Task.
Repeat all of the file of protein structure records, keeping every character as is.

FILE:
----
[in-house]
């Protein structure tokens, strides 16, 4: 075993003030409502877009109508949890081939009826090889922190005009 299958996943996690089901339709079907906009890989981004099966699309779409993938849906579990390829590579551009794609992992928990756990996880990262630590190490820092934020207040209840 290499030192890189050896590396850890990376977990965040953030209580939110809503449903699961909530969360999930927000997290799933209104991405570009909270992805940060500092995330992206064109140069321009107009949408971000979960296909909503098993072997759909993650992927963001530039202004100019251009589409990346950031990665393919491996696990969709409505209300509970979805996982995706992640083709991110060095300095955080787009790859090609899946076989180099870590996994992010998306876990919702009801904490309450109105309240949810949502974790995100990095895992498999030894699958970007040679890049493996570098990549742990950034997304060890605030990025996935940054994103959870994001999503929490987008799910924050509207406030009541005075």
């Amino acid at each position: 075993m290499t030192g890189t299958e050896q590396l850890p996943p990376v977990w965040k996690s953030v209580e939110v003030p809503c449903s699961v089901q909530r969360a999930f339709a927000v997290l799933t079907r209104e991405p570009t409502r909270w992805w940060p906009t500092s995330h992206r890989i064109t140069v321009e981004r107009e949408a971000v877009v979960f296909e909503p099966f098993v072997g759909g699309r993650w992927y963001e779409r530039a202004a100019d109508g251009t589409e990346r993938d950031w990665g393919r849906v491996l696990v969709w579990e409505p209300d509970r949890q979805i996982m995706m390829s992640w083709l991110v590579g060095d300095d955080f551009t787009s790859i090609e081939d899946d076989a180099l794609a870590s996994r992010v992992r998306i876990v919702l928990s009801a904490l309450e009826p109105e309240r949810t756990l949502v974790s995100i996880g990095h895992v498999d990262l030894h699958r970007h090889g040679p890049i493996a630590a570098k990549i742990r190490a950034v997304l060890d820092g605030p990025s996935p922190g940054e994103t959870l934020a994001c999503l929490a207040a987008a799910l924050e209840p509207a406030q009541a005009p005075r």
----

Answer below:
[in-house]
């Protein structure tokens, strides 16, 4: 075993003030409502877009109508949890081939009826090889922190005009 299958996943996690089901339709079907906009890989981004099966699309779409993938849906579990390829590579551009794609992992928990756990996880990262630590190490820092934020207040209840 290499030192890189050896590396850890990376977990965040953030209580939110809503449903699961909530969360999930927000997290799933209104991405570009909270992805940060500092995330992206064109140069321009107009949408971000979960296909909503098993072997759909993650992927963001530039202004100019251009589409990346950031990665393919491996696990969709409505209300509970979805996982995706992640083709991110060095300095955080787009790859090609899946076989180099870590996994992010998306876990919702009801904490309450109105309240949810949502974790995100990095895992498999030894699958970007040679890049493996570098990549742990950034997304060890605030990025996935940054994103959870994001999503929490987008799910924050509207406030009541005075």
């Amino acid at each position: 075993m290499t030192g890189t299958e050896q590396l850890p996943p990376v977990w965040k996690s953030v209580e939110v003030p809503c449903s699961v089901q909530r969360a999930f339709a927000v997290l799933t079907r209104e991405p570009t409502r909270w992805w940060p906009t500092s995330h992206r890989i064109t140069v321009e981004r107009e949408a971000v877009v979960f296909e909503p099966f098993v072997g759909g699309r993650w992927y963001e779409r530039a202004a100019d109508g251009t589409e990346r993938d950031w990665g393919r849906v491996l696990v969709w579990e409505p209300d509970r949890q979805i996982m995706m390829s992640w083709l991110v590579g060095d300095d955080f551009t787009s790859i090609e081939d899946d076989a180099l794609a870590s996994r992010v992992r998306i876990v919702l928990s009801a904490l309450e009826p109105e309240r949810t756990l949502v974790s995100i996880g990095h895992v498999d990262l030894h699958r970007h090889g040679p890049i493996a630590a570098k990549i742990r190490a950034v997304l060890d820092g605030p990025s996935p922190g940054e994103t959870l934020a994001c999503l929490a207040a987008a799910l924050e209840p509207a406030q009541a005009p005075r």